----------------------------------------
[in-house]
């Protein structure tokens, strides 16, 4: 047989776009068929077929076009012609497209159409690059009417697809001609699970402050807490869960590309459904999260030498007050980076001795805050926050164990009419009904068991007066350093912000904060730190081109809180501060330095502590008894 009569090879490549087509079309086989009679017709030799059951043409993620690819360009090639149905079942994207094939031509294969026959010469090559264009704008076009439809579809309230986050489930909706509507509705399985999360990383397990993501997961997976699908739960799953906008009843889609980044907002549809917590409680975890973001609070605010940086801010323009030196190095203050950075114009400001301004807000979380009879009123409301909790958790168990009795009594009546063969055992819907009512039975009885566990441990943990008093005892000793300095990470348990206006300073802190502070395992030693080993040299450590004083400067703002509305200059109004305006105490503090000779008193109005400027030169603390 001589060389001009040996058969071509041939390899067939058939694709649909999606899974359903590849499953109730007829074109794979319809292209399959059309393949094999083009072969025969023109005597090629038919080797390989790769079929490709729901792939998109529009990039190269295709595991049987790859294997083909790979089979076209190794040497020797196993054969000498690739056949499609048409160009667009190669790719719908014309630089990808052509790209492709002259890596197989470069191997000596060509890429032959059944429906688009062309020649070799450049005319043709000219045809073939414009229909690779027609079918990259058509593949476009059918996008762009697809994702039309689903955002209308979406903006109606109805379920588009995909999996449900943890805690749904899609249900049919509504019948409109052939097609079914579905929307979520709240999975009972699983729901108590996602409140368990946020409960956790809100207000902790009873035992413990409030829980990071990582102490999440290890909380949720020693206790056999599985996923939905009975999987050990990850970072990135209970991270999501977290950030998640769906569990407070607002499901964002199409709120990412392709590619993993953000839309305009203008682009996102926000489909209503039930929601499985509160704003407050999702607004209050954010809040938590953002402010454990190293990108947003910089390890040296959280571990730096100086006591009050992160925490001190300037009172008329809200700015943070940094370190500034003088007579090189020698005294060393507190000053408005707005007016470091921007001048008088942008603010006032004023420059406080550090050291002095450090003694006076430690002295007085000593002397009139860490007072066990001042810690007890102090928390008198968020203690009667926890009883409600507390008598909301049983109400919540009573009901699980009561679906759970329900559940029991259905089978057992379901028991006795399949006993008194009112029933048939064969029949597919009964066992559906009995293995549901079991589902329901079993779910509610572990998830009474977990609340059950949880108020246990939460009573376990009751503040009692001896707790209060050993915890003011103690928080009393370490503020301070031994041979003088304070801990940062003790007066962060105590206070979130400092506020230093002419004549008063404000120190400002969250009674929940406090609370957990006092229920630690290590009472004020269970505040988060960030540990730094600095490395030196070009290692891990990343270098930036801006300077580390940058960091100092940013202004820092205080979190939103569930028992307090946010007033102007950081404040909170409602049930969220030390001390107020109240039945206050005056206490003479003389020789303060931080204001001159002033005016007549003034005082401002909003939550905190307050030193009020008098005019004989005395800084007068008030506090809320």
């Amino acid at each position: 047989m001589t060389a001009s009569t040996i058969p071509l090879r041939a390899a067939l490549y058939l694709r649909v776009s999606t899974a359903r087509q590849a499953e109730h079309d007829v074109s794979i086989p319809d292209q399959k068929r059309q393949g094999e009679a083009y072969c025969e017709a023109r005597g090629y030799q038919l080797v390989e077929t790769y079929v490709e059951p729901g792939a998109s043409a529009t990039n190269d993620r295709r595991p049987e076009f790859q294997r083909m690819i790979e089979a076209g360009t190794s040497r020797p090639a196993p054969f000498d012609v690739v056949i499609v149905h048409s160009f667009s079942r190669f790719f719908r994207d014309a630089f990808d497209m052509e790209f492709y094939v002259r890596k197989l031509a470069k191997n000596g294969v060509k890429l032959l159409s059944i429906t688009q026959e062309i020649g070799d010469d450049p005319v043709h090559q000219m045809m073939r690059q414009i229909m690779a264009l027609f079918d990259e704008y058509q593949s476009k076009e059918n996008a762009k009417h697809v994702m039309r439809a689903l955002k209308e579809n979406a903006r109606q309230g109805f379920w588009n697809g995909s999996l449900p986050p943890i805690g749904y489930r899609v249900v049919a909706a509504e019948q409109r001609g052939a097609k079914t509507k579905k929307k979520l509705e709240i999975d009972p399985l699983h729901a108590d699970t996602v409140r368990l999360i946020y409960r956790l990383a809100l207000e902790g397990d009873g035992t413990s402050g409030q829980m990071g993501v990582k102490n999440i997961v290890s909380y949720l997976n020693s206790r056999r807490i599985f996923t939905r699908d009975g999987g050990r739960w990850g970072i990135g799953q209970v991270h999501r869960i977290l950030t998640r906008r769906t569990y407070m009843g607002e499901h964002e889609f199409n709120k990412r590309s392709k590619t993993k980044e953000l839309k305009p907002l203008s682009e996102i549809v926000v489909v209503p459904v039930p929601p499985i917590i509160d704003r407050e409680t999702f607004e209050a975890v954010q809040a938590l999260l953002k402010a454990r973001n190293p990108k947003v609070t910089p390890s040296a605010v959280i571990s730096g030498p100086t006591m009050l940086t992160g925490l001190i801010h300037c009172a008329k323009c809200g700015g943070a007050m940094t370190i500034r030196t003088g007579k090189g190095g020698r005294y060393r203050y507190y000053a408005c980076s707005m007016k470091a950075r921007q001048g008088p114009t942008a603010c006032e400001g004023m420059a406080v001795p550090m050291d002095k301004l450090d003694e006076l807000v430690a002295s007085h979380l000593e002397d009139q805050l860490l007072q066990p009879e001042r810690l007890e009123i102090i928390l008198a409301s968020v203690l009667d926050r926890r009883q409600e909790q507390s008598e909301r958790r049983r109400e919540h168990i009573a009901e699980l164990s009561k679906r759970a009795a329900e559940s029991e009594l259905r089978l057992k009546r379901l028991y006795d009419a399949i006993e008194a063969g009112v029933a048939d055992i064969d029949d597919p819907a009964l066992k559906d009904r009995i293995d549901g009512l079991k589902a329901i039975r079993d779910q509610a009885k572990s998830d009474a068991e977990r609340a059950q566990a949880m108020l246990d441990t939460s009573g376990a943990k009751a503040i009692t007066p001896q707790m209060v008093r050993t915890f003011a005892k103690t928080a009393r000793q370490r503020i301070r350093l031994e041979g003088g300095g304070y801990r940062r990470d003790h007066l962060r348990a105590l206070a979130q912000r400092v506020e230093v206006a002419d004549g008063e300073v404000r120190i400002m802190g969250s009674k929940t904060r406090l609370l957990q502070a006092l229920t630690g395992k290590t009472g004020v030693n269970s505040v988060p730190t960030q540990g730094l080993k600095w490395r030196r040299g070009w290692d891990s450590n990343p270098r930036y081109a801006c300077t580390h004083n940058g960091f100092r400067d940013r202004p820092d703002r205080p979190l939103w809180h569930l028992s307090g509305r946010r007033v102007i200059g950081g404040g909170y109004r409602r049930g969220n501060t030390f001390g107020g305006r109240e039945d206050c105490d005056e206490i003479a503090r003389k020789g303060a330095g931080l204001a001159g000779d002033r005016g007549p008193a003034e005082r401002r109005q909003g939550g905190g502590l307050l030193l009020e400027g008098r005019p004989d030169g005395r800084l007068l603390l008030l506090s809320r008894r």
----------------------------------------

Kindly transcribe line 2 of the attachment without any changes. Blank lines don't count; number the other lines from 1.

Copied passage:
């Protein structure tokens, strides 16, 4: 047989776009068929077929076009012609497209159409690059009417697809001609699970402050807490869960590309459904999260030498007050980076001795805050926050164990009419009904068991007066350093912000904060730190081109809180501060330095502590008894 009569090879490549087509079309086989009679017709030799059951043409993620690819360009090639149905079942994207094939031509294969026959010469090559264009704008076009439809579809309230986050489930909706509507509705399985999360990383397990993501997961997976699908739960799953906008009843889609980044907002549809917590409680975890973001609070605010940086801010323009030196190095203050950075114009400001301004807000979380009879009123409301909790958790168990009795009594009546063969055992819907009512039975009885566990441990943990008093005892000793300095990470348990206006300073802190502070395992030693080993040299450590004083400067703002509305200059109004305006105490503090000779008193109005400027030169603390 001589060389001009040996058969071509041939390899067939058939694709649909999606899974359903590849499953109730007829074109794979319809292209399959059309393949094999083009072969025969023109005597090629038919080797390989790769079929490709729901792939998109529009990039190269295709595991049987790859294997083909790979089979076209190794040497020797196993054969000498690739056949499609048409160009667009190669790719719908014309630089990808052509790209492709002259890596197989470069191997000596060509890429032959059944429906688009062309020649070799450049005319043709000219045809073939414009229909690779027609079918990259058509593949476009059918996008762009697809994702039309689903955002209308979406903006109606109805379920588009995909999996449900943890805690749904899609249900049919509504019948409109052939097609079914579905929307979520709240999975009972699983729901108590996602409140368990946020409960956790809100207000902790009873035992413990409030829980990071990582102490999440290890909380949720020693206790056999599985996923939905009975999987050990990850970072990135209970991270999501977290950030998640769906569990407070607002499901964002199409709120990412392709590619993993953000839309305009203008682009996102926000489909209503039930929601499985509160704003407050999702607004209050954010809040938590953002402010454990190293990108947003910089390890040296959280571990730096100086006591009050992160925490001190300037009172008329809200700015943070940094370190500034003088007579090189020698005294060393507190000053408005707005007016470091921007001048008088942008603010006032004023420059406080550090050291002095450090003694006076430690002295007085000593002397009139860490007072066990001042810690007890102090928390008198968020203690009667926890009883409600507390008598909301049983109400919540009573009901699980009561679906759970329900559940029991259905089978057992379901028991006795399949006993008194009112029933048939064969029949597919009964066992559906009995293995549901079991589902329901079993779910509610572990998830009474977990609340059950949880108020246990939460009573376990009751503040009692001896707790209060050993915890003011103690928080009393370490503020301070031994041979003088304070801990940062003790007066962060105590206070979130400092506020230093002419004549008063404000120190400002969250009674929940406090609370957990006092229920630690290590009472004020269970505040988060960030540990730094600095490395030196070009290692891990990343270098930036801006300077580390940058960091100092940013202004820092205080979190939103569930028992307090946010007033102007950081404040909170409602049930969220030390001390107020109240039945206050005056206490003479003389020789303060931080204001001159002033005016007549003034005082401002909003939550905190307050030193009020008098005019004989005395800084007068008030506090809320």